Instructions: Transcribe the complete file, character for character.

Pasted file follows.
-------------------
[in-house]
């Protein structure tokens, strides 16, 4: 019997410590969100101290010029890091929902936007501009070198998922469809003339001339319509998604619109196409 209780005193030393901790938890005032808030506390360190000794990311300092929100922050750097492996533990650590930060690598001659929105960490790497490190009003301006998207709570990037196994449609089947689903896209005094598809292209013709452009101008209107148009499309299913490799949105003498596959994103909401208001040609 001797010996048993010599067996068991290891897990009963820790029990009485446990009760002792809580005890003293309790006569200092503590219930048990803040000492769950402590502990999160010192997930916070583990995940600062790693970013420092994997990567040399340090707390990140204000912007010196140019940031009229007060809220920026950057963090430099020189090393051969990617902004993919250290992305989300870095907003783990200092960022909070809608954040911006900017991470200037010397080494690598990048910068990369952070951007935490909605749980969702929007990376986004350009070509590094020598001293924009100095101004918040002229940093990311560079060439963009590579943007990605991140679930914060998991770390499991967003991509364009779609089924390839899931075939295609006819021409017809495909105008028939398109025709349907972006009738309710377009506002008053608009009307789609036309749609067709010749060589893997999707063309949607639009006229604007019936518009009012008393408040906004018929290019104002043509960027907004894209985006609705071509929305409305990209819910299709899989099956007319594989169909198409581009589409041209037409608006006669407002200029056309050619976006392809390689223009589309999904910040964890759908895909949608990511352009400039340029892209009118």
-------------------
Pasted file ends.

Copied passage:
[in-house]
């Protein structure tokens, strides 16, 4: 019997410590969100101290010029890091929902936007501009070198998922469809003339001339319509998604619109196409 209780005193030393901790938890005032808030506390360190000794990311300092929100922050750097492996533990650590930060690598001659929105960490790497490190009003301006998207709570990037196994449609089947689903896209005094598809292209013709452009101008209107148009499309299913490799949105003498596959994103909401208001040609 001797010996048993010599067996068991290891897990009963820790029990009485446990009760002792809580005890003293309790006569200092503590219930048990803040000492769950402590502990999160010192997930916070583990995940600062790693970013420092994997990567040399340090707390990140204000912007010196140019940031009229007060809220920026950057963090430099020189090393051969990617902004993919250290992305989300870095907003783990200092960022909070809608954040911006900017991470200037010397080494690598990048910068990369952070951007935490909605749980969702929007990376986004350009070509590094020598001293924009100095101004918040002229940093990311560079060439963009590579943007990605991140679930914060998991770390499991967003991509364009779609089924390839899931075939295609006819021409017809495909105008028939398109025709349907972006009738309710377009506002008053608009009307789609036309749609067709010749060589893997999707063309949607639009006229604007019936518009009012008393408040906004018929290019104002043509960027907004894209985006609705071509929305409305990209819910299709899989099956007319594989169909198409581009589409041209037409608006006669407002200029056309050619976006392809390689223009589309999904910040964890759908895909949608990511352009400039340029892209009118």